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Homelessness and heartache: Parents share housing struggles with Mayor Levine Cava

In April, Miami-Dade County Mayor Daniella Levine Cava declared a housing affordability emergency. At an event hosted by United Way Miami on July 12, 2022 she heard directly from parents and social service workers about how the crisis is affecting them.
Kate Payne
In April, Miami-Dade County Mayor Daniella Levine Cava declared a housing affordability emergency. At an event hosted by United Way Miami on July 12, 2022, she heard directly from parents and social service workers about how the crisis is affecting them.

Miami is the least affordable place to live in the country, according to several market analyses. Tenants and advocates say the dramatic increase in the cost of housing is forcing many families out of their homes and trapping others in conditions that are unsafe, unsanitary and unsustainable.

At an event hosted by United Way Miami on Tuesday, Miami-Dade County Mayor Daniella Levine Cava heard directly from parents and social service providers about how the housing crisis is affecting them.

Sitting in an upstairs conference room at the United Way’s Center for Excellence in Early Education on SW Third Avenue, Levine Cava listened as mothers shared their stories of struggle.

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Shaqula Parks says she and her 8-year-old son lost their home in Liberty City because they couldn’t afford the rent hikes.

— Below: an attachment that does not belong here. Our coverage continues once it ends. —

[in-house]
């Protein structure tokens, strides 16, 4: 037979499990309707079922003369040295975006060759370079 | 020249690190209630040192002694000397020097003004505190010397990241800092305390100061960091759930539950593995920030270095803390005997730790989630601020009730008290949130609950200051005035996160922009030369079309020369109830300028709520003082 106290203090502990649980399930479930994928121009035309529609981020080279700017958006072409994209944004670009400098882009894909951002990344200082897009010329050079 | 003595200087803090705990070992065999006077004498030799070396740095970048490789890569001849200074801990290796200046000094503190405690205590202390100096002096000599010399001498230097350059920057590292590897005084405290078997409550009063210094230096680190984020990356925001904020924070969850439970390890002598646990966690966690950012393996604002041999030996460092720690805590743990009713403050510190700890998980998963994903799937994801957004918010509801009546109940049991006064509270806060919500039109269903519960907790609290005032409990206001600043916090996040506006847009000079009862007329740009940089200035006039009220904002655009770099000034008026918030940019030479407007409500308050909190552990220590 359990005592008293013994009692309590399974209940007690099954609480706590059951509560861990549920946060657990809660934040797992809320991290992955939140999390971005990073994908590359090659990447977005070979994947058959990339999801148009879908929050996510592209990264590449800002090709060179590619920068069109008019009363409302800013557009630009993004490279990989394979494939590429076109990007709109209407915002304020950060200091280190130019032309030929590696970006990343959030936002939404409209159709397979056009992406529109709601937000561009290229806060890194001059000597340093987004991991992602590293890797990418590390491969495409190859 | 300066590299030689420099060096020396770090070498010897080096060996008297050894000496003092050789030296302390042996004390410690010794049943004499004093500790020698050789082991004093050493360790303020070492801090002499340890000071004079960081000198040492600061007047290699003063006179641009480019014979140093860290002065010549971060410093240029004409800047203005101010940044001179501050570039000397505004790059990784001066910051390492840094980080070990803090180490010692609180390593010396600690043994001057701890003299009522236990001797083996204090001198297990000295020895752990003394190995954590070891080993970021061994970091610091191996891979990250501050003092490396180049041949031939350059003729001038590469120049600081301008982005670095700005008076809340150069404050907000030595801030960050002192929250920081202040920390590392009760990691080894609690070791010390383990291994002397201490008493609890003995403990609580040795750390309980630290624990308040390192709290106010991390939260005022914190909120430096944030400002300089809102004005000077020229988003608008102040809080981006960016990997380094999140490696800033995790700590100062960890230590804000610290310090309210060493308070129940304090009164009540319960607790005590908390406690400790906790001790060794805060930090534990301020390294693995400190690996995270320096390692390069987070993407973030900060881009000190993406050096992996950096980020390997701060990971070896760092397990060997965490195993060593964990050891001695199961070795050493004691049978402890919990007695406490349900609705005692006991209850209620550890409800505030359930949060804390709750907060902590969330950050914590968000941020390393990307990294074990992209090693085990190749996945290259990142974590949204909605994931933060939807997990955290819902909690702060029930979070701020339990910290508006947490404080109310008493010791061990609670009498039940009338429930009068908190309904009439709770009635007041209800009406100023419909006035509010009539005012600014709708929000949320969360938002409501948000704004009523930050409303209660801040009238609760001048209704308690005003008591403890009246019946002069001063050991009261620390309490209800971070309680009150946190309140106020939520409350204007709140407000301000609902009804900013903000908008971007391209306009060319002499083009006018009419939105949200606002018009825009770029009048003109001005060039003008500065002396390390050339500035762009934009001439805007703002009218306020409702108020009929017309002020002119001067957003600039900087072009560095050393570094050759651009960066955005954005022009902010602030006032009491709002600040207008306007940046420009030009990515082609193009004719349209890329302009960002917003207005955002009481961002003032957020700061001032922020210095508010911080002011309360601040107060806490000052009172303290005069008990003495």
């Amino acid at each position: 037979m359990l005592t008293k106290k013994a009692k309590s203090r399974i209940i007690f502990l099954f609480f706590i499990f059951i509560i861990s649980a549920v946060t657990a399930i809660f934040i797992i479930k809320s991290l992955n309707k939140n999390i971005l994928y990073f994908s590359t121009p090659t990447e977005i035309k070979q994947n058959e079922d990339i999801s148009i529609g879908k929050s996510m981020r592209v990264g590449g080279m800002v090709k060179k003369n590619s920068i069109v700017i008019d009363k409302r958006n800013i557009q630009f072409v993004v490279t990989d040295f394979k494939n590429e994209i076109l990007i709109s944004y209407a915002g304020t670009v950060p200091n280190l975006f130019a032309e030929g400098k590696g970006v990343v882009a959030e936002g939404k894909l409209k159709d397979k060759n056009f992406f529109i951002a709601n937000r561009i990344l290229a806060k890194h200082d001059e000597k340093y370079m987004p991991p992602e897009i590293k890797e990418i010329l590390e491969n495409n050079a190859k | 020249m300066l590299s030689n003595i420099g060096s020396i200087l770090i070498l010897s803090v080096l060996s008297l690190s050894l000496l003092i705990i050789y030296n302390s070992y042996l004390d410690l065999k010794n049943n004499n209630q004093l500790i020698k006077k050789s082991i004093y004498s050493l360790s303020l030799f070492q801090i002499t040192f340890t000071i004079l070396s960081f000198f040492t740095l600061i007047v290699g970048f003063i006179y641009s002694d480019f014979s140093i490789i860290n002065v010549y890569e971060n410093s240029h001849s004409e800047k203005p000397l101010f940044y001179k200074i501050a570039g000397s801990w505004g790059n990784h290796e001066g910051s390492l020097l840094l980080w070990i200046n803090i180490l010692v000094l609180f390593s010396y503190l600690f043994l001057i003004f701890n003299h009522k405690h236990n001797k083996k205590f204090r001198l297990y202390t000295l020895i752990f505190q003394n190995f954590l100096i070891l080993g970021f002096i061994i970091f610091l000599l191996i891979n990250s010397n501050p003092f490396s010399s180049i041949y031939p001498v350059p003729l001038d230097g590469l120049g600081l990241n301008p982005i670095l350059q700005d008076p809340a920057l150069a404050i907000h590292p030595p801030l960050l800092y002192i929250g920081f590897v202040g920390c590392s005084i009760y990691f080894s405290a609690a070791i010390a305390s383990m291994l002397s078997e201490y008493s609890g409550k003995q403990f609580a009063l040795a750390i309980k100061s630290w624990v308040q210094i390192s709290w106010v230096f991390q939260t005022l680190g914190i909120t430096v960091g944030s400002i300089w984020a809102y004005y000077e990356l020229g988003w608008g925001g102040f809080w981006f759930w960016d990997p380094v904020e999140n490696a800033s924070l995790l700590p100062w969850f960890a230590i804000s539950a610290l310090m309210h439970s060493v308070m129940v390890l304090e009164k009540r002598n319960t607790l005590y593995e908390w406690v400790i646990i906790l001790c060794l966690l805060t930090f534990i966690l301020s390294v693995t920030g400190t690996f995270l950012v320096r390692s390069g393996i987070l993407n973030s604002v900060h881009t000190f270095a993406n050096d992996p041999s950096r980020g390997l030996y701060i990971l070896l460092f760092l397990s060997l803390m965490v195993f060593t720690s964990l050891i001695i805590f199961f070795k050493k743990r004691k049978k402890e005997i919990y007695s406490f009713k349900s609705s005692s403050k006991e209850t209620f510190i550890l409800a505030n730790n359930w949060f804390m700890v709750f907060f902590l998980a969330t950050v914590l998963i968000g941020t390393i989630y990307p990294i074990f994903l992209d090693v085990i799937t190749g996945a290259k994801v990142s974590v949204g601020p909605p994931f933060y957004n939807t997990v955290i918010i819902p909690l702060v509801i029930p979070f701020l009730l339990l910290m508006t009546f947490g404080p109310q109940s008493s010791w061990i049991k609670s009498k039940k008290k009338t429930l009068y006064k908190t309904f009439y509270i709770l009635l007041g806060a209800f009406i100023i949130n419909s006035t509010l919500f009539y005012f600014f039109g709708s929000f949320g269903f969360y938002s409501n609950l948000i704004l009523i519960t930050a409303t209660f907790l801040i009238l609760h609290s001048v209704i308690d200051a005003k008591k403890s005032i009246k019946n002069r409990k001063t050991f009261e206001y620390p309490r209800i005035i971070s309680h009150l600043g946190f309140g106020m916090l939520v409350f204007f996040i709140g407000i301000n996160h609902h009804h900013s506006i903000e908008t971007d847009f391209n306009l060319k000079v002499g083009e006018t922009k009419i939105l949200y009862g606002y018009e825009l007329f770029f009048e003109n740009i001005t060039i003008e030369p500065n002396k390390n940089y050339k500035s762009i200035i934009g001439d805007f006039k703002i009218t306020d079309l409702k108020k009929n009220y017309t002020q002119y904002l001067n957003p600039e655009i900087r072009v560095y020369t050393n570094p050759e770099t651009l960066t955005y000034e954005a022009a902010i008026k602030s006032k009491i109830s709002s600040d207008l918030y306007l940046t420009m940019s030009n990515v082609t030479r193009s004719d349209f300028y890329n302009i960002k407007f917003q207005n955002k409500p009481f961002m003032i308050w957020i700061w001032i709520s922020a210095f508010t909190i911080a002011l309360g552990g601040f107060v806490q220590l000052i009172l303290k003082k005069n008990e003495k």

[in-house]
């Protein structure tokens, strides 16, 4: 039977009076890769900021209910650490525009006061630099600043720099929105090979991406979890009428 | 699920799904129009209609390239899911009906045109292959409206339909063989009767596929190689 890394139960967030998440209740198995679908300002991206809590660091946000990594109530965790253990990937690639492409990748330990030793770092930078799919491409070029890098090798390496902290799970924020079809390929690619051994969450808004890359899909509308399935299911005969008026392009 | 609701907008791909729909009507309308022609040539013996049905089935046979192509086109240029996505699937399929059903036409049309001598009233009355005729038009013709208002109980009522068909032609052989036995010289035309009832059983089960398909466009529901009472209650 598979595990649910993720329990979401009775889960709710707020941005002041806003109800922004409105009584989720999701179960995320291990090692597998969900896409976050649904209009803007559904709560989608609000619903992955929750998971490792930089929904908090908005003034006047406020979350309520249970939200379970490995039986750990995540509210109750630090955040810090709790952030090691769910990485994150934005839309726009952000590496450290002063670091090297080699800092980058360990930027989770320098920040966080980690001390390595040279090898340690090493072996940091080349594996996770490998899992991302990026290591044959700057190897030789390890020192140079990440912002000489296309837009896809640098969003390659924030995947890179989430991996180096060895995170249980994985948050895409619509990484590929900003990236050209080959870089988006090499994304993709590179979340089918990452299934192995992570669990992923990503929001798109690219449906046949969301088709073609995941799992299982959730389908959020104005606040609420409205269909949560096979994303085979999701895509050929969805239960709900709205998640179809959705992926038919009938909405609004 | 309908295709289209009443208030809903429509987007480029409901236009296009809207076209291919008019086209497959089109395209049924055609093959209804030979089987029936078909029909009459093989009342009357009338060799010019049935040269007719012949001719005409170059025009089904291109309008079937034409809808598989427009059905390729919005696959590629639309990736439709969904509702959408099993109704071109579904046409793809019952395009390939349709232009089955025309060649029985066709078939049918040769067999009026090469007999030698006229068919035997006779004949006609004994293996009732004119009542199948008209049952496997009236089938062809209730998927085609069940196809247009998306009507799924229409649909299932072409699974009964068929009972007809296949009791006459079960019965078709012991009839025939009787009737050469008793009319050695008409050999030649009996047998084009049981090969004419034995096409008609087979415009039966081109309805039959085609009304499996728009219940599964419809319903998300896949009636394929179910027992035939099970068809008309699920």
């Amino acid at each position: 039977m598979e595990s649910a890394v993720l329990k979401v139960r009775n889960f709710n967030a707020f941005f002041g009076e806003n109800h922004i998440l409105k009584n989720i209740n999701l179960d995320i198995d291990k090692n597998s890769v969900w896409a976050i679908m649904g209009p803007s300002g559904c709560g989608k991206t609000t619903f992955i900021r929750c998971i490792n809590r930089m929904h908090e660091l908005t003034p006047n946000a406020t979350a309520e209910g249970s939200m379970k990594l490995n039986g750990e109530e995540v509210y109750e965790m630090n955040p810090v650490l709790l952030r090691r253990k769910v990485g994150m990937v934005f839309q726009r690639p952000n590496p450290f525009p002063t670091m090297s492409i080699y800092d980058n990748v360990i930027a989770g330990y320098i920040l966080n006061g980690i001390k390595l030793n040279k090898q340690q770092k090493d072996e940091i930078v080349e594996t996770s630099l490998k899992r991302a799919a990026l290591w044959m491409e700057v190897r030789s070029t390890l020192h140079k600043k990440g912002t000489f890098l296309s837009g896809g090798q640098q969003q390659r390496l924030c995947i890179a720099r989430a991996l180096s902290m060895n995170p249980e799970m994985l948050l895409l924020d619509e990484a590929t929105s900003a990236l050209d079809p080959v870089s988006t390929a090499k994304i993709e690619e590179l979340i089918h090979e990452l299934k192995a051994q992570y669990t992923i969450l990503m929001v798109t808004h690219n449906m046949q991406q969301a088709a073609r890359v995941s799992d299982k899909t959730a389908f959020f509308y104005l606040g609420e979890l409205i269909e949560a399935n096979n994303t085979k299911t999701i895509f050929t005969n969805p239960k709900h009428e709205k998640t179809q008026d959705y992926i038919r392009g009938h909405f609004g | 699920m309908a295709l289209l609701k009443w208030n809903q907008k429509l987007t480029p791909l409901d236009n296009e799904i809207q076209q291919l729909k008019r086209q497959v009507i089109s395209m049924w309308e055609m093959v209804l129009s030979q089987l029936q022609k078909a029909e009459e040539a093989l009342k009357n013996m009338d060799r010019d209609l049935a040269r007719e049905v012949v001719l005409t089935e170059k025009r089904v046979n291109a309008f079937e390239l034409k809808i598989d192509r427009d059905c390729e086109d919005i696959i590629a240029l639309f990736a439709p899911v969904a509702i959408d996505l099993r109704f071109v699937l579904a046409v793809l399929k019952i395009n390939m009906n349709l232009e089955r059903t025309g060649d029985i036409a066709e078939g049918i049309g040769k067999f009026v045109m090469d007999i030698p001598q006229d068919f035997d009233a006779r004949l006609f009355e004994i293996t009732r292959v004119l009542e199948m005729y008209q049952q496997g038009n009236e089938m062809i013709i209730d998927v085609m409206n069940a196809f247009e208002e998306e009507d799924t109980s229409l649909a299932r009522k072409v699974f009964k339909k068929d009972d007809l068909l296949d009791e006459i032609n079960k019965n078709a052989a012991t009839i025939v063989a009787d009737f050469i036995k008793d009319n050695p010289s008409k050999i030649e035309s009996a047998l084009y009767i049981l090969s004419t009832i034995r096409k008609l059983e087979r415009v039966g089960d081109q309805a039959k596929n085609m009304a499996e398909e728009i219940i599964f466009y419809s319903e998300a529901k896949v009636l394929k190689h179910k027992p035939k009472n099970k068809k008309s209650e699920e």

Since then, Parks says they’ve been homeless — bouncing between hotels and the homes of family members.

“Now I am with my sister, but it’s a temporary situation,” Parks said. “So I haven’t been able to secure my own housing as of yet. And it’s been — this month actually makes two years! Two years…”

Lakisha Thomas says she and her family can afford their current home but she says they don’t feel safe there.

“We’ve had three different incidents of gun violence, right? And one incident was 64 gun shots,” Thomas said. “I have three children. We would like to move but there’s no place to move that’s affordable.”

Thomas says if her family of five moved to an area where they would feel safer, they’d only be able to afford a one bedroom.

“Now you’re in a situation where you have to choose. Do I downsize and go somewhere where my family can’t fit, a family of five, or do you stay somewhere and risk your life?”
Lakisha Thomas

Janina Rodriguez is a social worker for United Way Miami. She’s heard many stories like these. Tenants whose landlord won’t fix their bathroom, forcing them to use the restroom at a Publix down the street. A mother who has to send her children to live with their grandmother because she can’t afford the rent. A family living out of their car.

Rodriguez said many of the families she’s working with are undocumented, making them ineligible for many government programs, including SNAP, Section 8, and the federal pandemic relief aid.

“That’s the big, most frequent situation I’m having now: undocumented immigrants that can’t afford … anything — to live here — but they can’t leave either,” Rodriguez said. “They’re hanging on a thread.”